Almost single-handedly, Augustus Welby Northmore Pugin propelled Britain into the Gothic Revival, a style familiar from innumerable Victorian parish churches and town halls; but, in doing so, he cast a blight over British architecture which lasted long after the Gothic Revival began to falter in the 1860s, a blight from which it has never recovered. Above all, he introduced the fatal notion of stylistic intolerance into British architecture - the belief that there is only one way to build, one style to follow, and that to build in any other way is not only wrong but immoral.
This is not to deny that A W N Pugin was touched by genius. At 15, he was designing furniture for Sir Jeffry Wyatville's rebuilding of Windsor Castle in 1827. His hand is everywhere at the Palace of Westminster, from the design of heraldic animals to thrones, fire-irons to crockery. By the time he died, burnt out and more than a little mad, he had six cathedrals, more than 40 churches and numerous seminaries, convents, monasteries and houses to his name. He was only 40, but his influence on architects in Britain, and indeed across the world, was already profound.
Pugin was a great propagandist. He had to be to achieve such rapid personal success and subsequent influence. And, like most great propagandists, he relied on the simplistic image. The famous illustrations in his book Contrasts showed the same scene in the Middle Ages and the 19th century, the one a lost medieval world free from ugliness and dirt, the other a world of villainous, ugly modernity. There can be no doubt which the viewer is supposed to prefer. His drawings are the lineal forebears of innumerable architects' impressions in the middle of the 20th century advocating wholesale redevelopment in which the sun only shines on the buildings they have designed. So powerful was the effect of this propaganda that, nearly a century and a half after his death, architectural commentators still look at Gothic architecture through the prism of Pugin's prejudices. One of the curators of the Pugin exhibition casually dismisses 'the sham of 18th-century Gothic'. He does so because, to him, only Puginian Gothic, with its accurate reconstruction and its obsession for form following function, is true Gothic. The Georgian Goths, whose interest lay in antiquarianism and historical association, are still put down today with the diminutive 'Gothick', to ensure no one confuses their work with the real thing.
It was not just the reputation of Georgian Gothic that suffered from Pugin's success. The high art of British Classicism was effectively killed off, too. The architectural historian Sir John Summerson, with the Modernists' presumption that styles cannot coexist but must succeed one other, assumed that 'the last great chapter in the history of classicism was closed' by 1830. But no style that was still capable of producing architects as innovative as G R Cockerell and, in Scotland, Alexander Thompson could be described as finished. Until Pugin cut the ground from under its feet with Contrasts in 1836, Classical architecture happily coexisted with Gothic buildings, to the greater richness of Britain's architectural tradition. Pugin ended this tolerant pluralism, forcing a crisis of confidence from which the Classical tradition in this country has never quite recovered.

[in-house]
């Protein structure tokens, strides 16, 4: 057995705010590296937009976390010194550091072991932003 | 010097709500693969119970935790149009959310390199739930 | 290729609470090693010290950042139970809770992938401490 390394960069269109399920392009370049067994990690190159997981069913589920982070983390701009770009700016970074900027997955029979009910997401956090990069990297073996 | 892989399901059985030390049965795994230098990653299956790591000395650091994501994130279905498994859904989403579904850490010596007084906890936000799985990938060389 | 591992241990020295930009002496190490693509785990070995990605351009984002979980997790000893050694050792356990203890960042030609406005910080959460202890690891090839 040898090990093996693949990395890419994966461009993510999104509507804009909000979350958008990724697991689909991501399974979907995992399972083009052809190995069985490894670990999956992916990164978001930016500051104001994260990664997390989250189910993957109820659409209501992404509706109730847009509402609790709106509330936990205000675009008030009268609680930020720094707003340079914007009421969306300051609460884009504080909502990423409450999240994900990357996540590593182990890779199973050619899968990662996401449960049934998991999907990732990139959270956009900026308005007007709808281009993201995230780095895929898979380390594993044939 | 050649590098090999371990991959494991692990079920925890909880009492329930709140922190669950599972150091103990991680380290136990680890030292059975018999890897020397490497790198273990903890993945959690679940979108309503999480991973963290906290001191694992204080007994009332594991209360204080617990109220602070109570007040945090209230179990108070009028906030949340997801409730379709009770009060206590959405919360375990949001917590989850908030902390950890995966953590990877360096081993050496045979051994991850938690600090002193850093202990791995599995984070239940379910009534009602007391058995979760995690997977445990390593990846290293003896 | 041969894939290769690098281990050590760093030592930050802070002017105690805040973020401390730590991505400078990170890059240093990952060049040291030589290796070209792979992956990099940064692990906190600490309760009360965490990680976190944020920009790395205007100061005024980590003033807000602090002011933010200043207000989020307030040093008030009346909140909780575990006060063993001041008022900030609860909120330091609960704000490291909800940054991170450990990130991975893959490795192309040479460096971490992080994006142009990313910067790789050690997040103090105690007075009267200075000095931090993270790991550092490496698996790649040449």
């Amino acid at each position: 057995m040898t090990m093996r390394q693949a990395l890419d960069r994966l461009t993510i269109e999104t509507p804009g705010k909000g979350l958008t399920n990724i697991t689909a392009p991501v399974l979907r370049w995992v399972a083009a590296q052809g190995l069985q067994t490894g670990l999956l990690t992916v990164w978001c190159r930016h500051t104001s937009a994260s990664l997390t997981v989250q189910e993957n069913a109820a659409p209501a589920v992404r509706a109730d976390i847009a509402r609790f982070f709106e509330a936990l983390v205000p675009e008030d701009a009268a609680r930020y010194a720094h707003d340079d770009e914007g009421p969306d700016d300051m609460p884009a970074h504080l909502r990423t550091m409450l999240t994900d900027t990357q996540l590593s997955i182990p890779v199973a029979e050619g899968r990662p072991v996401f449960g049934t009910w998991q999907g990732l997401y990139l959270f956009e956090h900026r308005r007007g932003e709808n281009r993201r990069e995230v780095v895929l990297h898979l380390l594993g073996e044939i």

With it went the pragmatic approach that had been so characteristic of Georgian architecture. Classical architects in the 17th and 18th centuries had seldom been ruled by dogma; their work was based ultimately on convenance, or propriety. Instead of deciding on a style - or rather identifying the appropriate manner that they felt formed 'the spirit of the age' - and forcing clients and buildings into that straitjacket, they found the style appropriate to the commission. Classicism was preferred, but if a client wanted to assert the antiquity of his house or to evoke the exoticism of the Orient in his garden, then they were perfectly happy to design in Gothic or Chinoiserie.
Pugin's intolerant belief that there was only one way to build, regardless of practicality, was his most damaging legacy. Generation after generation of architects, particularly recent architects, have based their design philosophy on a tradition that goes directly back to Pugin: there is only one manner or style in which to build at any one time - and the architect knows what that is. The damaging division between architects and the public stems largely from that belief. So does the inability of many architects to accept that, given the complexity of late 20th-century society, different styles are appropriate for different sorts of building.
Perhaps that is why Pugin is being rehabilitated today. He provides the perfect precedent for Modernist architects convinced that there is only one way to build - theirs.
The author is architectural editor of 'Country Life'.